Naarali Bhaat

Apart from the fact that Naarali Poornima is the day Coastal Maharashtra celebrates the coconut and that fisherfolk offer coconuts to the sea on this day to ask it give them plenty and keep them safe from calamities, I know little about its significance. What I do know is that on this day, every year, my mum makes this coconut and jaggery scented rice and as a kid, I would insist she make truckloads of it so I could eat leftovers the next day. And the next. As a diabetic now, I haven’t made this in my own house for years. Today, though, I just needed those aromas filling the house.

This special rice dish is so simple to make, even novice cooks can make it with the confidence of an old grandma. A few tips:

  • Use aged rice; at least a year old. Ask the grocery store when you buy it; it will be yellowish in color.
  • Use good, organic jaggery to get a resplendent gold.
  • Use ghee, not oil.
  • Use fresh, grated coconut or frozen unsweetened coconut; dessicated will not do.
  • I love using raisins in this, but I’d run out of them today. Use almonds, too, if you like.

And here’s the recipe:

Ingredients:

  • 1 cup aged rice
  • 3/4 cup freshly grated coconut
  • 1/2 cup jaggery
  • 4-5 cloves
  • 3-4 cardamom pods, split and powdered
  • a pinch of salt
  • 2 tbsp. ghee
  • 10-12 cashew nuts, halved

Method:

  1. Place the rice, 2 cups of water, 2 cloves, salt, and 1 tsp. of ghee in a pot and bring to the boil. Cover and turn the heat down to low and cook until the rice is three-fourths done.
  2. In a thick-bottomed pot, heat the rest of the ghee and lightly fry the cashew nuts. Remove.
  3. Add the remaining cloves. Stir momentarily until fragrant. Tip in the coconut and jaggery and stir until the jaggery melts. Add the cardamom powder.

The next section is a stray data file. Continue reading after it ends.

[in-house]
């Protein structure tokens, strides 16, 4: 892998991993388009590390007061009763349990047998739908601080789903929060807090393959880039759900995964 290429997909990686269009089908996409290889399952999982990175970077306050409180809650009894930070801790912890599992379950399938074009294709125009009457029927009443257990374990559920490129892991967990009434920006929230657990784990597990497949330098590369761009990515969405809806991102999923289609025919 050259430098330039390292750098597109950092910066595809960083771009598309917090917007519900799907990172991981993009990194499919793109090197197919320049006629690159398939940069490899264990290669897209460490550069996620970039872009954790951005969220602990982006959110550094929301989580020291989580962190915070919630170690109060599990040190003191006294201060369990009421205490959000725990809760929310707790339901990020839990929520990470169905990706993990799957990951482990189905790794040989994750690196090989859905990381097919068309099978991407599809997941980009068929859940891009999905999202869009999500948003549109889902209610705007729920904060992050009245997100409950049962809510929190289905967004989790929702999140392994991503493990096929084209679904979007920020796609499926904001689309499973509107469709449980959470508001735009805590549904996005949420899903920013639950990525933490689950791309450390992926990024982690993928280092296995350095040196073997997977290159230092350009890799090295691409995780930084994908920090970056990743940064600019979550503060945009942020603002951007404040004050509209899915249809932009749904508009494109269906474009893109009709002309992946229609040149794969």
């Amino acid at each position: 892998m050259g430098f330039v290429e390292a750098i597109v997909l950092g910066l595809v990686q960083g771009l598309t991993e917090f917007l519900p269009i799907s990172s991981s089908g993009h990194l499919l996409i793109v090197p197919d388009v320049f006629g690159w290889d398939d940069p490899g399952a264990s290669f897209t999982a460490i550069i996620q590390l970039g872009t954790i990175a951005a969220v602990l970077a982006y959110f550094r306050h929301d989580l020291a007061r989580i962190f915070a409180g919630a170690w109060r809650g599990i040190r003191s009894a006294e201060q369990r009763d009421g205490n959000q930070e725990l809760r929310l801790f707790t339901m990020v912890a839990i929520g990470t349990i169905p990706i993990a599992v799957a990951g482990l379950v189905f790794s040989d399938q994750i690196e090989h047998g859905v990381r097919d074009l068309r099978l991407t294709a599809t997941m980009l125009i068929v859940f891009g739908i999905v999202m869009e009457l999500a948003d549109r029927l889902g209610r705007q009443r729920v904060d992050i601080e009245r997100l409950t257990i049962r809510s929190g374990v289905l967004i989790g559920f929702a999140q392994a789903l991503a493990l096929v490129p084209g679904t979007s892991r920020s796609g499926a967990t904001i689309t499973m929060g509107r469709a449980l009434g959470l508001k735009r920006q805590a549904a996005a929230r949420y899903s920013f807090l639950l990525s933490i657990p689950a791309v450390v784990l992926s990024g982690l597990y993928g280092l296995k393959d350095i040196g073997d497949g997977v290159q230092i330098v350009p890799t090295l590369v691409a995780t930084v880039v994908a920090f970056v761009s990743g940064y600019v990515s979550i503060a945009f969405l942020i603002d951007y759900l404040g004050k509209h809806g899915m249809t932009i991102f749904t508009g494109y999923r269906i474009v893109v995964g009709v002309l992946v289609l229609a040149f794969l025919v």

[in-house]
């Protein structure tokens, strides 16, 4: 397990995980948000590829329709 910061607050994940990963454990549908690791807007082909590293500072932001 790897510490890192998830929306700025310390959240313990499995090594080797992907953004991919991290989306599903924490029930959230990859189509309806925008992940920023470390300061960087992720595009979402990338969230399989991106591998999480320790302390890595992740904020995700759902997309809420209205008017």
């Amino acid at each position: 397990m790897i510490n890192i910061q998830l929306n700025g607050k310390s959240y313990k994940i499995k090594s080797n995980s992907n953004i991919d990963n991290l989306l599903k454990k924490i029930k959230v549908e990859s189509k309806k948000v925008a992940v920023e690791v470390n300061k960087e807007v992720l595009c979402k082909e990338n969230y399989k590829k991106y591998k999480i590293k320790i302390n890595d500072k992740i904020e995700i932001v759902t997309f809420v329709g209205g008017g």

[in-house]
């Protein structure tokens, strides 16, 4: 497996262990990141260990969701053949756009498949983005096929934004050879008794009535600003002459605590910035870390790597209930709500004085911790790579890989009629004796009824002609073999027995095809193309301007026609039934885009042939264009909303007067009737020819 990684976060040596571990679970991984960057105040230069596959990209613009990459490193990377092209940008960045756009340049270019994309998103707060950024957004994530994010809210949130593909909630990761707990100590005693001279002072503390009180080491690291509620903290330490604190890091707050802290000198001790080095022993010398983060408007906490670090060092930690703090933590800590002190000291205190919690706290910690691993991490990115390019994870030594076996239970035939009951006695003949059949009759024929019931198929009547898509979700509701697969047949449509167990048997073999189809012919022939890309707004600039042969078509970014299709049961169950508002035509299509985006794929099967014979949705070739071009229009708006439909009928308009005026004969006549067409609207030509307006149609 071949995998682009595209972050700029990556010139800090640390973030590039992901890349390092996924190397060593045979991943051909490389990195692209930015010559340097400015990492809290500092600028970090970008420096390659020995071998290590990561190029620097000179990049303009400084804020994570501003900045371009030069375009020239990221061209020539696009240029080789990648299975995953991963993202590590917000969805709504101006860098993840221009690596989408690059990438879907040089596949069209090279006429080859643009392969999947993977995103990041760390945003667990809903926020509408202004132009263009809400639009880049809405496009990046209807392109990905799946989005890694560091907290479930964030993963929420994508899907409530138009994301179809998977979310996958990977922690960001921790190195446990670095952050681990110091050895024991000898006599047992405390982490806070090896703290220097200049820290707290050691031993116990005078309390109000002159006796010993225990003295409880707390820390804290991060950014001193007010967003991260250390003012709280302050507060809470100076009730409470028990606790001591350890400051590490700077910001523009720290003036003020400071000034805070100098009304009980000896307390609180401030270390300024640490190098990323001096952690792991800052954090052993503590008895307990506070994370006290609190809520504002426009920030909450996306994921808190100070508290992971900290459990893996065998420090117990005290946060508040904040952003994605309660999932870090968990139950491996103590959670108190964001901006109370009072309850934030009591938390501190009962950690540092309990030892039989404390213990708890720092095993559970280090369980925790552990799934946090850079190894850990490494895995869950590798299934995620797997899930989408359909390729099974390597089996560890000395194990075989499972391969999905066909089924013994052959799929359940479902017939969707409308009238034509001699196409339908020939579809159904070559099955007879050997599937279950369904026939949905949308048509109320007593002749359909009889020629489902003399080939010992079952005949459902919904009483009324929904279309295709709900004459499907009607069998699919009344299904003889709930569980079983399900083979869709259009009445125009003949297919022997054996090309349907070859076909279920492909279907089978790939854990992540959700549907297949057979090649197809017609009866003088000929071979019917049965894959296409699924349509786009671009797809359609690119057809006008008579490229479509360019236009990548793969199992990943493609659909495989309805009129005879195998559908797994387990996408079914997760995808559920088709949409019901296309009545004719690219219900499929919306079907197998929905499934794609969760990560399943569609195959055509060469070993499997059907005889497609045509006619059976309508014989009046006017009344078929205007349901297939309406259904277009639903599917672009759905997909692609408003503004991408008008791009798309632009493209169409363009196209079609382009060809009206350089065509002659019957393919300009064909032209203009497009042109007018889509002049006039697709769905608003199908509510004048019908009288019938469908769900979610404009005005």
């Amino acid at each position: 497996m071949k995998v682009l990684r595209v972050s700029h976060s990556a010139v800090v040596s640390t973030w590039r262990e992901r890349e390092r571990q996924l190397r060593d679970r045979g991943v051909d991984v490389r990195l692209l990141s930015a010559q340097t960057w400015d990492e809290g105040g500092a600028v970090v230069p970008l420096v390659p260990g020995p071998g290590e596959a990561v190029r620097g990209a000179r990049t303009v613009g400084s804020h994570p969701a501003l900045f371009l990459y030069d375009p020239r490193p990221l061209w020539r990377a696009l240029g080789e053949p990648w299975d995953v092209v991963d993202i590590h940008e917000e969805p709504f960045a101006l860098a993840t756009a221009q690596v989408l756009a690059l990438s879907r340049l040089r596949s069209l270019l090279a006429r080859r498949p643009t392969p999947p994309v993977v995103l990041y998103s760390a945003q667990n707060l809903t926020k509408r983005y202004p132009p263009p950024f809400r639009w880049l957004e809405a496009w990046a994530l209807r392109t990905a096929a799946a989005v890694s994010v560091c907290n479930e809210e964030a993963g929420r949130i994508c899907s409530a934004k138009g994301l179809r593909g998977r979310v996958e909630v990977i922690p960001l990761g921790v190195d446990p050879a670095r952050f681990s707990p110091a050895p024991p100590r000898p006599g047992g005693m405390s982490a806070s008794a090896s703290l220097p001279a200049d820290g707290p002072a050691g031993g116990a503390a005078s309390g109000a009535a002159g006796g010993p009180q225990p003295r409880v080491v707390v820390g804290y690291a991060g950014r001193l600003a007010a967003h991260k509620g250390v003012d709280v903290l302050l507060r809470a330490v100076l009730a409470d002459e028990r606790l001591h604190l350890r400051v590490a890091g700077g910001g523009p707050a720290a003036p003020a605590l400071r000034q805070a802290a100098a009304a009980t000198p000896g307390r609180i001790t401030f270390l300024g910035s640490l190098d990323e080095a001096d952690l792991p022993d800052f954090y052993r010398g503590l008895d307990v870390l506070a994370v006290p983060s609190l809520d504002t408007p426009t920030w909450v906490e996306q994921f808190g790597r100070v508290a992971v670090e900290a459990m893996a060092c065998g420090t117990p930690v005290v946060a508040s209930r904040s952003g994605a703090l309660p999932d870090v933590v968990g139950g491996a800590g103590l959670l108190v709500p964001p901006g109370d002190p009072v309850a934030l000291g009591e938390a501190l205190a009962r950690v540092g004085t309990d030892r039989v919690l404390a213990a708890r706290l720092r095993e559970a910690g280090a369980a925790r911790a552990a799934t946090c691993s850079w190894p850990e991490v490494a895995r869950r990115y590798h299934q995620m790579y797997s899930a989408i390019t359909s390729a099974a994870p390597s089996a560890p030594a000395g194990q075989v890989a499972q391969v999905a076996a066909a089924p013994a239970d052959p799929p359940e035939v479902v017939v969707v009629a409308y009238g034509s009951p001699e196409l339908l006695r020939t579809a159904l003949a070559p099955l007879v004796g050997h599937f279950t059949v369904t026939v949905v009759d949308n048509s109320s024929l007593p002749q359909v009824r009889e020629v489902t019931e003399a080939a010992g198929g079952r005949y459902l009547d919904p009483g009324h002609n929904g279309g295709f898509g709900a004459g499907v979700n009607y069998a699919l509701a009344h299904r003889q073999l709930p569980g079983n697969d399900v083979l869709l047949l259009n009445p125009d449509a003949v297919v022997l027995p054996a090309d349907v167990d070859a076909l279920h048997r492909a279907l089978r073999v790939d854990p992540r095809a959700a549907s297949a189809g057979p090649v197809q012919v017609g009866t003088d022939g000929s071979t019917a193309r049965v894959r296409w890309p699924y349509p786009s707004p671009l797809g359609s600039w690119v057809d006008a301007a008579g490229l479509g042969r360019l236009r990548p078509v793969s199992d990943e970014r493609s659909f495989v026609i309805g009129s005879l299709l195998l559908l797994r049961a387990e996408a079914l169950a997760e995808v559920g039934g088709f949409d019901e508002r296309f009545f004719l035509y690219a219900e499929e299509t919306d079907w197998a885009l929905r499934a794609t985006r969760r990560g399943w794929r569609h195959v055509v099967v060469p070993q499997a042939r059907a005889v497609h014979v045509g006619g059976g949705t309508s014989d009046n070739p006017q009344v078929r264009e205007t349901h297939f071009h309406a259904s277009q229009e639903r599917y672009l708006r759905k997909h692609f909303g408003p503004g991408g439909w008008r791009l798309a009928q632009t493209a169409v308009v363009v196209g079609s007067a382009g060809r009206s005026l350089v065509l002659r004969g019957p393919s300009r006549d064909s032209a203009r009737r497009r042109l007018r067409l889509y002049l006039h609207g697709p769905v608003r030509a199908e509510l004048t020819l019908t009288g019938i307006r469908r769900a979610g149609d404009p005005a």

4. Add the cooked rice and toss lightly, trying your best not to break the grain.
  5. Cover and cook until the rice is done and all the liquid is absorbed.
  6. Serve hot.

Comments (6)

  1. Anjali August 1, 2012 at 6:17 am

    What a beautiful color! It’s my favorite too. My Sunita Aatya makes the best Narali bhat, I ever tasted and she always uses Sajuk tup made at home. Will make it tommorow for sure.

  2. Archana August 1, 2012 at 7:41 am

    Reminds me of my days as a kid. I also Used to wait for Mom to make this rice but I had competition in theform of my sis who could tuck in more than me :). Must call her. Thanks

  3. Nandita August 1, 2012 at 1:10 pm

    Loved the colour of the rice. I bet it would have tasted great as well. Nice post Saee 🙂

  4. Priya Sreeram August 2, 2012 at 5:53 am

    nice learning about the significance behind the dish ; looks yum

  5. Shivani Tolia August 6, 2012 at 1:56 am

    Lovely post brought back memories of my mom’s nariyal rice which she used to make. Love the photo+colors 🙂

  6. Bhavna August 9, 2012 at 5:21 pm

    Love the post Sai. I am a Punjabi married to a maharashtrian and my mom in law makes these delicacies . She is quiet an accomplished cook. You made me miss her.

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